That shirt you gave to the laundry could well have been washed by the neighbourhood dhobi

There was a time when the dhobi was part of the household machinery. He came home, collected the dirty clothes — particularly the big ones such as bedsheets and white school uniforms at the end of a muddy summer — and dropped off the neatly washed and pressed stacks in, may be, a fortnight.

Today, as the city speeds into the 21st Century, there are services and professions that get left behind if they don't reinvent themselves. This seems to be the case especially with the washerman community (Madivala or Madi). With dry cleaners/laundry service centres coming up across the city, coupled with encroachment or “development” of lakes and limited protection of the traditional dhobi ghats, the age-old profession of the neighbourhood washerman appears to be taking a beating.

Named after them

More than 2,580 washermen are dependent on the 22 dhobi ghats or on the water bodies across the city. It is no wonder that the city's second largest water body — Madivala Lake — is named after the community.

Y.C. Ramesh (45), a washerman from Yelahanka who also owns a laundry centre, said that most dhobis have traditionally been dependent on the city's water bodies. “However, local authorities spare little thought for us. With the ‘development' of Yelahanka Lake, more than 150 dhobis have been affected. While the men can take their two-wheelers or walk to Kogilu Lake, which is six km away, the women are affected, as they cannot lug heavy bundles of clothes and walk that distance,” he said.

No social security

Another cause for concern is the lack of any social security or benefits. Puttarangaiah, general secretary, Old and New Dhobi Ghat Washermen Association, told The Hindu that on an average, a dhobi washes more than 150 clothes a day. “Many youngsters, who don't have any job skills, become dhobis. The occupation drains the life out of them. Most can continue to be washermen for a maximum of 20 years. The elderly suffer the most, but the Madivala community is not organised to help itself,” he said.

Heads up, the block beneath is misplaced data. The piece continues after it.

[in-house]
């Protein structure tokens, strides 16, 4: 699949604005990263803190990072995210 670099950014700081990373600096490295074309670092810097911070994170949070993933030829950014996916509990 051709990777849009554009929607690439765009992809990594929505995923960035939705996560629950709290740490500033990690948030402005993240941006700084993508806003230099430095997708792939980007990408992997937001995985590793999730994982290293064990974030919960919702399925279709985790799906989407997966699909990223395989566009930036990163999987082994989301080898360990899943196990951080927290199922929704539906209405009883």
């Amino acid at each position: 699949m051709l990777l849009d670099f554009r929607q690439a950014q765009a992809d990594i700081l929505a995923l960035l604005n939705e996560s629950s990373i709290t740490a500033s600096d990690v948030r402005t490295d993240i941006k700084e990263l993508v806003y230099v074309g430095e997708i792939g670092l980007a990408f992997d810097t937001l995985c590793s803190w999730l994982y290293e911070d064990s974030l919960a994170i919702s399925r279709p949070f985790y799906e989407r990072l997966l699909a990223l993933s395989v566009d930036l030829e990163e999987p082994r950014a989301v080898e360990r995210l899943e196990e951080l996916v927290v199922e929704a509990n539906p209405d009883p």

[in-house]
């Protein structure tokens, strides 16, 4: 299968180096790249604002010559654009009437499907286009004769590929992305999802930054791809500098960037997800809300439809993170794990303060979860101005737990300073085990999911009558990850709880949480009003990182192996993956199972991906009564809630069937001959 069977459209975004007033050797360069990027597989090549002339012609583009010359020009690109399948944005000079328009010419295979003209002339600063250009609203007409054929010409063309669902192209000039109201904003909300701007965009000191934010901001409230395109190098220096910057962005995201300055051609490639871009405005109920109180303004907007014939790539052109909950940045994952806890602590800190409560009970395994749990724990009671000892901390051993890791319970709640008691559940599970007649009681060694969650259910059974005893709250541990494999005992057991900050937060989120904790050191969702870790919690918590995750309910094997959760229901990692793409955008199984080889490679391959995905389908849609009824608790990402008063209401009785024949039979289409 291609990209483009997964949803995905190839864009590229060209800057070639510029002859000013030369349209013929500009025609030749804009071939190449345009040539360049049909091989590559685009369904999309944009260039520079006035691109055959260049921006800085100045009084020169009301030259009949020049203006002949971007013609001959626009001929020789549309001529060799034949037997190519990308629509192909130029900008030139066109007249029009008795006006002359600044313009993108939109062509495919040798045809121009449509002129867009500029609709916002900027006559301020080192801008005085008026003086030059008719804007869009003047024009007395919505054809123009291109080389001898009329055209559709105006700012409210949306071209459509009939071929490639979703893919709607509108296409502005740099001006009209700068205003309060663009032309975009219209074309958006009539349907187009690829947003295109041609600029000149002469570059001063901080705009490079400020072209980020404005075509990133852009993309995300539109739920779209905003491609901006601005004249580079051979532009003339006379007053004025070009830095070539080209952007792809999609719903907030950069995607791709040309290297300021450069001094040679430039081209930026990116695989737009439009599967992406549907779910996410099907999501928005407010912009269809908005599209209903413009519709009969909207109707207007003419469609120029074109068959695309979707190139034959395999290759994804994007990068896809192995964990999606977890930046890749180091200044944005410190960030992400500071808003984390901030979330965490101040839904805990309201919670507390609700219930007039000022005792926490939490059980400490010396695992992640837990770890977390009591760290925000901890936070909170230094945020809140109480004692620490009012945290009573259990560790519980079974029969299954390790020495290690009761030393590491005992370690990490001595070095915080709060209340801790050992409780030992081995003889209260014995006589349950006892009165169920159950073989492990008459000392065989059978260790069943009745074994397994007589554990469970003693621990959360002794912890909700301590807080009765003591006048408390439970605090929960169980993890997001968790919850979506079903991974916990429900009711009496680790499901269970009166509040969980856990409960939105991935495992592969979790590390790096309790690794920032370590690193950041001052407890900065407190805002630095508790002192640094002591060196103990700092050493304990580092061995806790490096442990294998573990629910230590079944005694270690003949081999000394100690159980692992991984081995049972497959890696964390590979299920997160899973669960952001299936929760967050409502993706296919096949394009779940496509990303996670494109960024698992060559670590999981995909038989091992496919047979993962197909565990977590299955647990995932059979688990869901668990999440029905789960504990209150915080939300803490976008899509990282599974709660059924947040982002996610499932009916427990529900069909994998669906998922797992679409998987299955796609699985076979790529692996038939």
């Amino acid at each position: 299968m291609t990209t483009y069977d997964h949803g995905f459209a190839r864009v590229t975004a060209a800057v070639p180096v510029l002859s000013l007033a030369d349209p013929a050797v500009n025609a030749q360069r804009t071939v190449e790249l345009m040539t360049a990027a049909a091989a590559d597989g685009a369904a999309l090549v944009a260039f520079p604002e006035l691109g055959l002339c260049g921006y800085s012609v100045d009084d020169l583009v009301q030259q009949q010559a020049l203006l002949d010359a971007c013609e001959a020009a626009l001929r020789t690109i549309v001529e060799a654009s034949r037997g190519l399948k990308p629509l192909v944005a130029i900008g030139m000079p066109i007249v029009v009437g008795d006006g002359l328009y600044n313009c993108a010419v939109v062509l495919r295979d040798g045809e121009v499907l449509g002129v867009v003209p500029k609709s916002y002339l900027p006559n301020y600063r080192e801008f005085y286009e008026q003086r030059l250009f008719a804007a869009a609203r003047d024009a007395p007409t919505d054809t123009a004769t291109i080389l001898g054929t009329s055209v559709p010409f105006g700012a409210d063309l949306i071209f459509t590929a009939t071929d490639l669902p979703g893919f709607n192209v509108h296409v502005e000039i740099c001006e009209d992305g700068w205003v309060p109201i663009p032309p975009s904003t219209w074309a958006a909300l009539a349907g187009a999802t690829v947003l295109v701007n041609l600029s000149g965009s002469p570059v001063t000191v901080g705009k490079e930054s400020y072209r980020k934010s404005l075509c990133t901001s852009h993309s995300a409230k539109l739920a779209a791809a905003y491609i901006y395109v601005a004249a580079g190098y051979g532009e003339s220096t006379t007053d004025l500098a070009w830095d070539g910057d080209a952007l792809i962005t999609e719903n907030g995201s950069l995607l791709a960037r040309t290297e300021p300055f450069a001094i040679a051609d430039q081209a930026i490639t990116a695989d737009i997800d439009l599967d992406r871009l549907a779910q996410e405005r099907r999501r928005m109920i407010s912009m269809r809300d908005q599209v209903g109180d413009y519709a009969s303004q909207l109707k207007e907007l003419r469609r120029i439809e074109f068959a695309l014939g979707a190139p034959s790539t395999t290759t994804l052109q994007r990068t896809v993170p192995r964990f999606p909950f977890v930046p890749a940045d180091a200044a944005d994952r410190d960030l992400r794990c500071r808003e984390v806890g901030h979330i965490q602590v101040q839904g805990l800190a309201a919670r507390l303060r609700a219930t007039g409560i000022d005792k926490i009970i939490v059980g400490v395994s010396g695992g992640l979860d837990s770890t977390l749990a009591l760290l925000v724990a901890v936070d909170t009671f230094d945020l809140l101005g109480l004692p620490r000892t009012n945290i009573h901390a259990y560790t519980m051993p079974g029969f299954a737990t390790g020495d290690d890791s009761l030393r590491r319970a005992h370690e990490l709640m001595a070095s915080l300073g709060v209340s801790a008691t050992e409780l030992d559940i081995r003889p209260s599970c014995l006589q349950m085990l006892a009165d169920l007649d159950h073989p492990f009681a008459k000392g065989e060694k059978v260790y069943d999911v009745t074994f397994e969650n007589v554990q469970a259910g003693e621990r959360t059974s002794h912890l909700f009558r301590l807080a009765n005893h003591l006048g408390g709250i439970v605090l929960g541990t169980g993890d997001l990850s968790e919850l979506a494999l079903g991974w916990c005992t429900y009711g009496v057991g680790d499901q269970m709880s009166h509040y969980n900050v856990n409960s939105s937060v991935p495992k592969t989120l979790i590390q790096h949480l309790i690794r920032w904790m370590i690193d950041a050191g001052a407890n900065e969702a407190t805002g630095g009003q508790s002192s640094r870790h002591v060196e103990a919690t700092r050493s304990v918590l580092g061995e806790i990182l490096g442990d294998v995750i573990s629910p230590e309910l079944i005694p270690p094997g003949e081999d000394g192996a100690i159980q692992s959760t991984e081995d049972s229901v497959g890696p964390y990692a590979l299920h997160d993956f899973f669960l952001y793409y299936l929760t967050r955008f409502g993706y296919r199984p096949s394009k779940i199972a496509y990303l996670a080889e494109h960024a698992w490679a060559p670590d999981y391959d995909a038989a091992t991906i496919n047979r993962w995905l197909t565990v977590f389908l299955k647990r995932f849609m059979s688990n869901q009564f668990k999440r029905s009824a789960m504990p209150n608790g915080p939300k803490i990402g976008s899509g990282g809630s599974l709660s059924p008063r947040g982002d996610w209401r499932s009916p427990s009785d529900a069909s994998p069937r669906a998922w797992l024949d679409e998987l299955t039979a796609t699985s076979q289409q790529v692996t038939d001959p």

Not much done

Though the washermen are listed in the unorganised sector, this has not helped them much. An official from the Unorganised Workers' Social Security Board admitted that the board has failed to reach benefits such as accident compensation, education assistance for children and funeral expenses to the community, but blamed it on cash crunch.

“We need to get funds from either the State or the Centre for this. However, we have extended the NPS Life Swavalamban Scheme, which is a contributory pension scheme where the individual pays Rs. 1,200 a year. The State Government will match the payment, and the Centre, Rs. 1,000,” he said.

However, this does not wash with the community. “How can a poor dhobi pay Rs. 1,200 a year? One of our long-pending demands is to be included in the Scheduled Castes. But due to the lack of political representation, our needs have not been addressed,” Mr. Puttarangaiah said.

R. Raghu, former chairperson of the Karnataka Exhibition Authority, who belongs to the community, said that many States had included Madivalas in the Scheduled Castes list.

“The community comes under Category 2A. There are more than 103 communities under the same category, the major being Kurubas. Smaller communities such as the Madivala and the Kumbara don't get much reservation benefits; neither is there any protection of their occupation,” he said.


Dhobis today face serious competition from laundries. K.S. Venkatesh (47), a washerman at the Old Dhobi Ghat in Vyalikaval, said that people would rather give their clothes to a laundry.

“However, many don't realise that laundry owners give the clothes to the dhobis as piece work. While we get a maximum of Rs. 5 per cloth, the laundry owner charges not less than Rs. 50. Dhobis barely recover the cost of the cleaning agents with this,” he said.

Land sharks

Among the threats are the land sharks as most dhobi ghats are located in prime areas owned by the Bruhat Bangalore Mahanagara Palike. Mr. Puttarangaiah urged the BBMP to protect its own land to help the community switch over to mechanisation. “The Government should also provide us subsidy for electricity,” he said.

BBMP officials said that mechanisation plans were on the cards. They conceded that there was need to survey and protect the dhobi ghats.

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